Stemming the impact of health professional brain drain from Africa: a systemic review of policy options


Submitted: 5 July 2012
Accepted: 27 May 2013
Published: 25 June 2013
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Africa has been losing professionally trained health workers who are the core of the health system of this continent for many years. Faced with an increased burden of disease and coupled by a massive exodus of the health workforce, the health systems of many African nations are risking complete paralysis. Several studies have suggested policy options to reduce brain drain from Africa. The purpose of this paper is to review possible policies, which can stem the impact of health professional brain drain from Africa. A systemic literature review was conducted. Cinahl, Science Direct and PubMed databases were searched with the following terms: health professional brain drain from Africa and policies for reducing impact of brain drain from Africa. References were also browsed for relevant articles. A total of 425 articles were available for the study but only 23 articles met the inclusion criteria. The review identified nine policy options, which were being implemented in Africa, but the most common was task shifting which had success in several African countries. This review has demonstrated that there is considerable consensus on task shifting as the most appropriate and sustainable policy option for reducing the impact of health professional brain drain from Africa.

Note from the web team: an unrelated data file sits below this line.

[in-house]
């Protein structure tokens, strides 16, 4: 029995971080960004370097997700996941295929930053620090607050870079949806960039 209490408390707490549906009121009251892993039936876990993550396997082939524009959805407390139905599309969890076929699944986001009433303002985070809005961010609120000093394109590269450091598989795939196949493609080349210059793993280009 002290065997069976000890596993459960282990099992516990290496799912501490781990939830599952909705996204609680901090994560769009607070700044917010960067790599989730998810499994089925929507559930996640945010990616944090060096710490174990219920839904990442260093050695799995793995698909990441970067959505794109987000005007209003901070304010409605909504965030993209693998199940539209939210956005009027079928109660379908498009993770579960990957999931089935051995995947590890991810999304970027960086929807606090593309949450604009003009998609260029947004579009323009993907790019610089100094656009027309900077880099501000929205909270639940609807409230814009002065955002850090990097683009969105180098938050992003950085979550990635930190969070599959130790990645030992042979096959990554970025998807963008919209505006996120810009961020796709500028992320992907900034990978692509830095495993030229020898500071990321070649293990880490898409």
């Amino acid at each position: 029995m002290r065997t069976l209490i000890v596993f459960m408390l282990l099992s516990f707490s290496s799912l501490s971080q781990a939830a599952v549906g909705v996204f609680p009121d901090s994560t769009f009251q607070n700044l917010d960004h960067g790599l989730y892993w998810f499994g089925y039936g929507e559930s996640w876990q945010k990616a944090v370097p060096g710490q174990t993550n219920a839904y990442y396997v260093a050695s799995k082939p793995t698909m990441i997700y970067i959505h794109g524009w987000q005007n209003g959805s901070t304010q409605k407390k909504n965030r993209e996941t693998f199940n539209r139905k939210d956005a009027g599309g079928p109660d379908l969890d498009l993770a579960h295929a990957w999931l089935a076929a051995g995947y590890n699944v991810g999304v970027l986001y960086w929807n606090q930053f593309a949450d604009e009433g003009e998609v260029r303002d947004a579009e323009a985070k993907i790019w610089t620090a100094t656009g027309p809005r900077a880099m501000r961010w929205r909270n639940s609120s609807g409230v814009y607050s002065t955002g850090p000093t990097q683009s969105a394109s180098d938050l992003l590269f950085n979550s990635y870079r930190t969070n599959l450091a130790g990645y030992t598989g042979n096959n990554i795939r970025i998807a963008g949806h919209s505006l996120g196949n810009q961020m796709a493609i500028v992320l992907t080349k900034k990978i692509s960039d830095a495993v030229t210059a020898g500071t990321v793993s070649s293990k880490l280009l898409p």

Edward Zimbudzi, Department of Nephrology, Monash Health, Monash Medical Centre, Clayton, Melbourne, Victoria

Clinical Nurse Specialist

 

Supporting Agencies

No funding was provided

Zimbudzi, E. (2013). Stemming the impact of health professional brain drain from Africa: a systemic review of policy options. Journal of Public Health in Africa, 4(1), e4. https://doi.org/10.4081/jphia.2013.e4

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